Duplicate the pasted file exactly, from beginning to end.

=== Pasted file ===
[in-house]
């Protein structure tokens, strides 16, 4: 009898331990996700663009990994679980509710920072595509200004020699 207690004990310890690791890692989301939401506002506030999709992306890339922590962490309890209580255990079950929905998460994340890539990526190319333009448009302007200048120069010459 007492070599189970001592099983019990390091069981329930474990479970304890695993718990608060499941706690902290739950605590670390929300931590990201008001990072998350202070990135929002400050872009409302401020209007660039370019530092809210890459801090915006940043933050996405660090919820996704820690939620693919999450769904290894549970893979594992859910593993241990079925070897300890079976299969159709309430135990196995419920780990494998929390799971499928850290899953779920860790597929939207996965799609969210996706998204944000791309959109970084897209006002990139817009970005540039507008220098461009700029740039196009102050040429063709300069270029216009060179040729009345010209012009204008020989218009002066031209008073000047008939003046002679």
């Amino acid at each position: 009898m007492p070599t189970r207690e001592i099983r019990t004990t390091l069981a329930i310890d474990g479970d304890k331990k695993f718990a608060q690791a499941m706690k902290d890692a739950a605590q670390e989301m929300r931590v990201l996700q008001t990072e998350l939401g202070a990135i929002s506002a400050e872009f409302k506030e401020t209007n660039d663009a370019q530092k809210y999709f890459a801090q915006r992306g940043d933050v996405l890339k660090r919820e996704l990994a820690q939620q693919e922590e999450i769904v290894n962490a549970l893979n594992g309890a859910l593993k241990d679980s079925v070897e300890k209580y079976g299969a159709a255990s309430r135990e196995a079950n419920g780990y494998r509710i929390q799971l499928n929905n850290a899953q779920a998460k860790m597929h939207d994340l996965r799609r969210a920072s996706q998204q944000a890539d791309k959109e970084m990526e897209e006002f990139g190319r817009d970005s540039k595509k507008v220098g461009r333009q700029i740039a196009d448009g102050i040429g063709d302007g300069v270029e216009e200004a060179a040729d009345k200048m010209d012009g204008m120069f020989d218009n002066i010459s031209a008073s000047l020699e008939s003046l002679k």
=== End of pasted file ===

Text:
[in-house]
């Protein structure tokens, strides 16, 4: 009898331990996700663009990994679980509710920072595509200004020699 207690004990310890690791890692989301939401506002506030999709992306890339922590962490309890209580255990079950929905998460994340890539990526190319333009448009302007200048120069010459 007492070599189970001592099983019990390091069981329930474990479970304890695993718990608060499941706690902290739950605590670390929300931590990201008001990072998350202070990135929002400050872009409302401020209007660039370019530092809210890459801090915006940043933050996405660090919820996704820690939620693919999450769904290894549970893979594992859910593993241990079925070897300890079976299969159709309430135990196995419920780990494998929390799971499928850290899953779920860790597929939207996965799609969210996706998204944000791309959109970084897209006002990139817009970005540039507008220098461009700029740039196009102050040429063709300069270029216009060179040729009345010209012009204008020989218009002066031209008073000047008939003046002679």
């Amino acid at each position: 009898m007492p070599t189970r207690e001592i099983r019990t004990t390091l069981a329930i310890d474990g479970d304890k331990k695993f718990a608060q690791a499941m706690k902290d890692a739950a605590q670390e989301m929300r931590v990201l996700q008001t990072e998350l939401g202070a990135i929002s506002a400050e872009f409302k506030e401020t209007n660039d663009a370019q530092k809210y999709f890459a801090q915006r992306g940043d933050v996405l890339k660090r919820e996704l990994a820690q939620q693919e922590e999450i769904v290894n962490a549970l893979n594992g309890a859910l593993k241990d679980s079925v070897e300890k209580y079976g299969a159709a255990s309430r135990e196995a079950n419920g780990y494998r509710i929390q799971l499928n929905n850290a899953q779920a998460k860790m597929h939207d994340l996965r799609r969210a920072s996706q998204q944000a890539d791309k959109e970084m990526e897209e006002f990139g190319r817009d970005s540039k595509k507008v220098g461009r333009q700029i740039a196009d448009g102050i040429g063709d302007g300069v270029e216009e200004a060179a040729d009345k200048m010209d012009g204008m120069f020989d218009n002066i010459s031209a008073s000047l020699e008939s003046l002679k």